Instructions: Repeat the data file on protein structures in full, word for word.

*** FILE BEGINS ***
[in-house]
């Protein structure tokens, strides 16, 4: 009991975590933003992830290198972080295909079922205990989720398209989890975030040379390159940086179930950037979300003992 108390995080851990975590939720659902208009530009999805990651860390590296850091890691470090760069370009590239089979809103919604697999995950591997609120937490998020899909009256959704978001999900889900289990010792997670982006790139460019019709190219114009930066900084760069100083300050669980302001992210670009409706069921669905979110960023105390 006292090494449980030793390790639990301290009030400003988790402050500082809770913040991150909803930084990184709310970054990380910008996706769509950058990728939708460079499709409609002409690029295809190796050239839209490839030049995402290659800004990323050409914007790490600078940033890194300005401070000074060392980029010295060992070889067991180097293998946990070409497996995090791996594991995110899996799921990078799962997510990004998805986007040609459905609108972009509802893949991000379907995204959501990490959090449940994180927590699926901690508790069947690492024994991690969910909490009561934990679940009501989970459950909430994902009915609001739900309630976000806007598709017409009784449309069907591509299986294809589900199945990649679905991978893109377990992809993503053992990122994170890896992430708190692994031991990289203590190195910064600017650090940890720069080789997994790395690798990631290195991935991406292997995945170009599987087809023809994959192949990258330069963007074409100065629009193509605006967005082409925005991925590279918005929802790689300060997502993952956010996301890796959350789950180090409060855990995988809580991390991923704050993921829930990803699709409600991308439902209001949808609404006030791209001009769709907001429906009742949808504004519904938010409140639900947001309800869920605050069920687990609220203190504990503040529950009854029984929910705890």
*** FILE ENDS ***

[in-house]
């Protein structure tokens, strides 16, 4: 009991975590933003992830290198972080295909079922205990989720398209989890975030040379390159940086179930950037979300003992 108390995080851990975590939720659902208009530009999805990651860390590296850091890691470090760069370009590239089979809103919604697999995950591997609120937490998020899909009256959704978001999900889900289990010792997670982006790139460019019709190219114009930066900084760069100083300050669980302001992210670009409706069921669905979110960023105390 006292090494449980030793390790639990301290009030400003988790402050500082809770913040991150909803930084990184709310970054990380910008996706769509950058990728939708460079499709409609002409690029295809190796050239839209490839030049995402290659800004990323050409914007790490600078940033890194300005401070000074060392980029010295060992070889067991180097293998946990070409497996995090791996594991995110899996799921990078799962997510990004998805986007040609459905609108972009509802893949991000379907995204959501990490959090449940994180927590699926901690508790069947690492024994991690969910909490009561934990679940009501989970459950909430994902009915609001739900309630976000806007598709017409009784449309069907591509299986294809589900199945990649679905991978893109377990992809993503053992990122994170890896992430708190692994031991990289203590190195910064600017650090940890720069080789997994790395690798990631290195991935991406292997995945170009599987087809023809994959192949990258330069963007074409100065629009193509605006967005082409925005991925590279918005929802790689300060997502993952956010996301890796959350789950180090409060855990995988809580991390991923704050993921829930990803699709409600991308439902209001949808609404006030791209001009769709907001429906009742949808504004519904938010409140639900947001309800869920605050069920687990609220203190504990503040529950009854029984929910705890």